Officials have indicated there may be more charges for killings in both Philadelphia and Delaware, including that of 28-year-old Metro by T-Mobile employee Leslie Ruiz-Basilio.
Below is a timeline of key events surrounding Gibson, dating back to his manslaughter conviction.
Gibson was convicted of manslaughter and possession of a firearm during the commission of a felony, Delaware Department of Corrections spokesman Jason Miller said.
Gibson was released from prison and sent to Level IV Community Corrections custody. Miller said Gibson violated probation by fighting with other offenders and was sentenced to six more months in prison, followed by 18 months of probation.
Gibson was once again released from prison and began his probation term.
Two men were shot dead in a store in Philadelphia’s Germantown neighborhood, but police did not recover a gun. Vanore said there still remain questions to be answered in the slayings, but it’s “certainly on our list of cases that we’re looking at” with regard to Gibson’s possible involvement.
Gibson’s mother was shot dead in her place of work in Philadelphia.
Family and friends told police Gibson had been released from jail and raised concerns about his behavior, Vanore said. Police found Gibson had violated probation, but they did not recover a gun, and video didn’t show him at the location of his mom’s murder, meaning any evidence linking Gibson was only “circumstantial,” Vanore said.
In a Delaware Department of Corrections report, Gibson’s probation officer wrote that Philadelphia police had contacted him to tell him Gibson was in their custody and being eyed as a suspect in his mother’s death. The officer requested that Gibson’s probation be revoked and that he be given a maximum sentence.
Gibson was extradited from Philadelphia to Delaware toward the end of the month, according to Miller.
On April 13, a probation violation hearing was held where the judge found Gibson guilty. Sentencing was delayed by two weeks to provide the defense time.
On April 27, at the sentencing hearing, Gibson's public defender presented new evidence that the 39-year-old had community supports lined up as well as job prospects. Parole officials did not object to a recommendation by the public defender to sentence Gibson to time served plus 18 months probation. The judge accepted the recommendation.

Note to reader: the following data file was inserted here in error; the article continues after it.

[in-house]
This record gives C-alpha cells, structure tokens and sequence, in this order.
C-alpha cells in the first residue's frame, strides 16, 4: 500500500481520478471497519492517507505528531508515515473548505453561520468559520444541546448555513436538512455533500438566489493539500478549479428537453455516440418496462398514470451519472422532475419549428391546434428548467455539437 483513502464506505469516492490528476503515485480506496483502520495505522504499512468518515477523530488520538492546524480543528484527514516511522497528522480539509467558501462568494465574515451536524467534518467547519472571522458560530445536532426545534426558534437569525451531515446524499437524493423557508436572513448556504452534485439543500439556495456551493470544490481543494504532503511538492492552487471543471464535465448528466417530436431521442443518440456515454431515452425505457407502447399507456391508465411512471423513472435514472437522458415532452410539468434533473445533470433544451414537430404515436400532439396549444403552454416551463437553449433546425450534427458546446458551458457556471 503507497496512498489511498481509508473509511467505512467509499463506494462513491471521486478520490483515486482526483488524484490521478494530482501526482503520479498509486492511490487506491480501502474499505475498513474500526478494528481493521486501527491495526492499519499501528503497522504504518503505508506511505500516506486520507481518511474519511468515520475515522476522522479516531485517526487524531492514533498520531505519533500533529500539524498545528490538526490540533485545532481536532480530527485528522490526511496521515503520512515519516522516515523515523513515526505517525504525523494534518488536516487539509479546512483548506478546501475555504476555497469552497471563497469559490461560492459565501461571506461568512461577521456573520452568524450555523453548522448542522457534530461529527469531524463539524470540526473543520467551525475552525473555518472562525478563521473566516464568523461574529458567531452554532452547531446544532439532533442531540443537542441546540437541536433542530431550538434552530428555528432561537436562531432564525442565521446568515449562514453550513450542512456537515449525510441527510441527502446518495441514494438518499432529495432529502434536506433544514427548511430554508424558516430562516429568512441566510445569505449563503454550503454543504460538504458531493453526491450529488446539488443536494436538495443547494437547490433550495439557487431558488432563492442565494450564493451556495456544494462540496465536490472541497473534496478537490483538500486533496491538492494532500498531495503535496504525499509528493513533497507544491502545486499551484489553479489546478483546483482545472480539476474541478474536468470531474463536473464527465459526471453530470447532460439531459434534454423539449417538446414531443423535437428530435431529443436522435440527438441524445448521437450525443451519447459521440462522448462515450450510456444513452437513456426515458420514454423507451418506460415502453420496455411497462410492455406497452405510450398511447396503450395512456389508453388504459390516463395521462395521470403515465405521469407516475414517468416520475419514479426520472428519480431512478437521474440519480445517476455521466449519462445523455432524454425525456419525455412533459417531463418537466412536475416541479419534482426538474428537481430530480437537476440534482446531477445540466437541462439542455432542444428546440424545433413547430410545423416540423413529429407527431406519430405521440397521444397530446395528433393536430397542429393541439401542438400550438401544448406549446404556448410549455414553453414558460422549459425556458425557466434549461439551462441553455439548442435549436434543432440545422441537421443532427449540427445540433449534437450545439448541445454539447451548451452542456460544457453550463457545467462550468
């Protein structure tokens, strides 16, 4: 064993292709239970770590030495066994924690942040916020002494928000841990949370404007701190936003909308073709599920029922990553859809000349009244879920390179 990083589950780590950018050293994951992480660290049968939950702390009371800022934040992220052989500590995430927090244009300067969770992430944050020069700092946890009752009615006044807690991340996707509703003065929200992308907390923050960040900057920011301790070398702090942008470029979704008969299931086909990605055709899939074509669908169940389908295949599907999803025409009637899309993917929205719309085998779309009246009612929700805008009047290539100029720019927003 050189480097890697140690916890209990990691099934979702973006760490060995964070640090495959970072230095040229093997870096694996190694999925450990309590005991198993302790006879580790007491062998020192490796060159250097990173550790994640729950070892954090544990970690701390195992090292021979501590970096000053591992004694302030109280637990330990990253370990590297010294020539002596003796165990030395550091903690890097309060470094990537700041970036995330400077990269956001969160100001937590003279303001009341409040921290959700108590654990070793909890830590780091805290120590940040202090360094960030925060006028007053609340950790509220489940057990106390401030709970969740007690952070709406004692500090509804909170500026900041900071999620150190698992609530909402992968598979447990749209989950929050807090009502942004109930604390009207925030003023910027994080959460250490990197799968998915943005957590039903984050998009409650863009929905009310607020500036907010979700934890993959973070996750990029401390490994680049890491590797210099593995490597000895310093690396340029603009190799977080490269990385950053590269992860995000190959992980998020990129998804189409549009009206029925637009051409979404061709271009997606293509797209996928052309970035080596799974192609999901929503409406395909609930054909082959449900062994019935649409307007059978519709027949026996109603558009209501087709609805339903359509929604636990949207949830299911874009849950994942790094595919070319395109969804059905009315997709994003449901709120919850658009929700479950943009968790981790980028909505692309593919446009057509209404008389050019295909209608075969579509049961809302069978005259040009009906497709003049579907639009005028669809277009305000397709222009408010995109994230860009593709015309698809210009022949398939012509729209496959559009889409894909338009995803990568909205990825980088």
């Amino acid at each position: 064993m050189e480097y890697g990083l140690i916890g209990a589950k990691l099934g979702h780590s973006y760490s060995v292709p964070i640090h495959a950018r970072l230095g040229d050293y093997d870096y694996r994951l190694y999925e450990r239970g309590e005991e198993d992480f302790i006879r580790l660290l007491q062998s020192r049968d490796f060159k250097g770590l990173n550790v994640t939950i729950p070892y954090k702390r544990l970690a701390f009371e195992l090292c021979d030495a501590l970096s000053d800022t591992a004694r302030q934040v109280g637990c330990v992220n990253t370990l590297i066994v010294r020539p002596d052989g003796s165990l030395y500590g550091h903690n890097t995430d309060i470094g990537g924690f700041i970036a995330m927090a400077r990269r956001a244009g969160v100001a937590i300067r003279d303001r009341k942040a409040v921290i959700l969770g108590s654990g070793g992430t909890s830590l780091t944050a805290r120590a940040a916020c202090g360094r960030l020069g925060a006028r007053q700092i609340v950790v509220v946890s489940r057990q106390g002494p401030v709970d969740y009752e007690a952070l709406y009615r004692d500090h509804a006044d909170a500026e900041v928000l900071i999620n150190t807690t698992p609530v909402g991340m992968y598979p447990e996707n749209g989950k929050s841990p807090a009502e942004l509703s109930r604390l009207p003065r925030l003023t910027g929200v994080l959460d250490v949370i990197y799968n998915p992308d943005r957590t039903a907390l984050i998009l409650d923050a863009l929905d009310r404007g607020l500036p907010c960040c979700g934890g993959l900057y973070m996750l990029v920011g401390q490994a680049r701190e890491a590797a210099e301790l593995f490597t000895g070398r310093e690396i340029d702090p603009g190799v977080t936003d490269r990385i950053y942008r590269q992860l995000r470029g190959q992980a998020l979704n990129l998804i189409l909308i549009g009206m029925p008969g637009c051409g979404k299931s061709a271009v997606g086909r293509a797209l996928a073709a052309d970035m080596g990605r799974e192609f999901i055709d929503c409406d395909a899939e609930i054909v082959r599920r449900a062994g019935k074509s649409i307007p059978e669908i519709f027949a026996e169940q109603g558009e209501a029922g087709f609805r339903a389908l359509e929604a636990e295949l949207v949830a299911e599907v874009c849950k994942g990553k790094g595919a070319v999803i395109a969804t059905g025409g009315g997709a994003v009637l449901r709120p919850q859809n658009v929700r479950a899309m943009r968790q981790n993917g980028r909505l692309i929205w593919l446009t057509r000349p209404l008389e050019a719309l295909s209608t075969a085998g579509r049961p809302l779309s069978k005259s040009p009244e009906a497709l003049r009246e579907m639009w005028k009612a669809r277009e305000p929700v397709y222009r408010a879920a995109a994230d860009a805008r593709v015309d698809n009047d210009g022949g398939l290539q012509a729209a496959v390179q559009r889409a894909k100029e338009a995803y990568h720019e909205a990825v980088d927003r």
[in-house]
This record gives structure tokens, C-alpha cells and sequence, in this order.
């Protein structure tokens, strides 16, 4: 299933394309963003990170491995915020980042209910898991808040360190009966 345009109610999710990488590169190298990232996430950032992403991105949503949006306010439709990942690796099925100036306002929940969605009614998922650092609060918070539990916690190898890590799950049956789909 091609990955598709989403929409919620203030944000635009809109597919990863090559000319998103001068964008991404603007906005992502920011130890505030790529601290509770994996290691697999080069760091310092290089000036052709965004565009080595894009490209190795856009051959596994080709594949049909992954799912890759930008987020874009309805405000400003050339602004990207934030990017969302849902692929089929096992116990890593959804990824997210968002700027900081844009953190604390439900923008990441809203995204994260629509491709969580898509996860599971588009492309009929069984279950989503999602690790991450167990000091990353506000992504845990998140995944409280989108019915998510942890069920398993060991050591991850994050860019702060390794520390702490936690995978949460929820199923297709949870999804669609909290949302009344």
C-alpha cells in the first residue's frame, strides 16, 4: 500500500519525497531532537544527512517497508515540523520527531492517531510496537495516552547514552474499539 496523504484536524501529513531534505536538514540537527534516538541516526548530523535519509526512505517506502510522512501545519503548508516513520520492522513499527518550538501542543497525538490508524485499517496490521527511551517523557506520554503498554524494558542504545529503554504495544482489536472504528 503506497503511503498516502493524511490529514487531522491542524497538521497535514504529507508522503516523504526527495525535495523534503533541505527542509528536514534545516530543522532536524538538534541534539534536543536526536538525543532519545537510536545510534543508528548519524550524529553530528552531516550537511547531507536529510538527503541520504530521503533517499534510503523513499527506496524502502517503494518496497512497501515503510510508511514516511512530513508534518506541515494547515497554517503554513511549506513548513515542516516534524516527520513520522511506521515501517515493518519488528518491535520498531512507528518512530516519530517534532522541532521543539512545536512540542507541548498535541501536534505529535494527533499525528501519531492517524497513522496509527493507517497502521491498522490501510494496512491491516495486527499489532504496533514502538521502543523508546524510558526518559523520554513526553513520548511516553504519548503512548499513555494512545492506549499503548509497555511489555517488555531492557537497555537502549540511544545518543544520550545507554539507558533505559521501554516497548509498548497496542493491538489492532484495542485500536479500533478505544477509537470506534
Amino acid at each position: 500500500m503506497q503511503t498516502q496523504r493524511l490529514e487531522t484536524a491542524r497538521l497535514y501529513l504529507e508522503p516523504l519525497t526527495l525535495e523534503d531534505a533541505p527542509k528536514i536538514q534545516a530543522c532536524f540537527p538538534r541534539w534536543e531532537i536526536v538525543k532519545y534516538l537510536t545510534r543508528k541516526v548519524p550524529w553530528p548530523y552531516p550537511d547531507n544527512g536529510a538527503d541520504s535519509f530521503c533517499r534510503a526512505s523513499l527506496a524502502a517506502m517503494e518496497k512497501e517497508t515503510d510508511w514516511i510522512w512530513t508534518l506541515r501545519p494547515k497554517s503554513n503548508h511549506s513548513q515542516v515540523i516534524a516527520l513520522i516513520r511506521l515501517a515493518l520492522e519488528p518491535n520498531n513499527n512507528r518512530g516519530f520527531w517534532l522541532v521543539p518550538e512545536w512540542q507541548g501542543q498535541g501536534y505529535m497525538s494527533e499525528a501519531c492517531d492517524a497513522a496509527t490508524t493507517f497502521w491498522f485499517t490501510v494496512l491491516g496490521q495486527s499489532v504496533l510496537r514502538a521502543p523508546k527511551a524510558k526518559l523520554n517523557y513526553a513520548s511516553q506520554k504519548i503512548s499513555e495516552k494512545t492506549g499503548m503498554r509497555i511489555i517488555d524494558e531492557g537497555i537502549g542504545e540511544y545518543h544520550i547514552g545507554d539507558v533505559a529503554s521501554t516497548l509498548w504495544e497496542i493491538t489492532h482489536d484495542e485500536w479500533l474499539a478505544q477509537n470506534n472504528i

On May 15, Leslie Ruiz-Basilio, a mother of two, was shot to death by a masked man while working at an Elsmere, Delaware, Metro by T-Mobile store. The man fled in Ruiz-Basilio’s vehicle. Elsmere police later contacted Philadelphia police, saying the man they were looking for fit the description of a man Philly officers were after in a Fairhill Dunkin’ store murder.
On June 5, a masked man carrying a revolver forced Christine Lugo, also a mother, into a Dunkin’ store in Philadelphia’s Fairhill neighborhood.
Surveillance video captured the suspect forcing Lugo to give him money – which Vanore said amounted to around $300 – before shooting and fleeing. Philadelphia police were then contacted by Elsmere police, and both agencies began working “very closely” together, Vanore said.
Around 2:24 a.m. on June 6, 42-year-old Ronald Wright as shot and killed in a street robbery in Wilmington, Delaware.
On Tuesday, June 7, Gibson was arrested on suspicion of pistol-whipping a Rite Aid clerk during another Wilmington robbery. Police tracked him down by using a GPS tracker that was in some of the money handed over to him.
They found him in possession of a revolver. The same type of weapon was used in the Philadelphia killing of Lugo at the Dunkin’ store.
On Wednesday, June 9, Krasner approved murder charges against Gibson in Lugo’s slaying. Officials have said they expect more charges, both in Philadelphia and Delaware.
NBC10's Tim Furlong and Hannah Gross contributed to this story.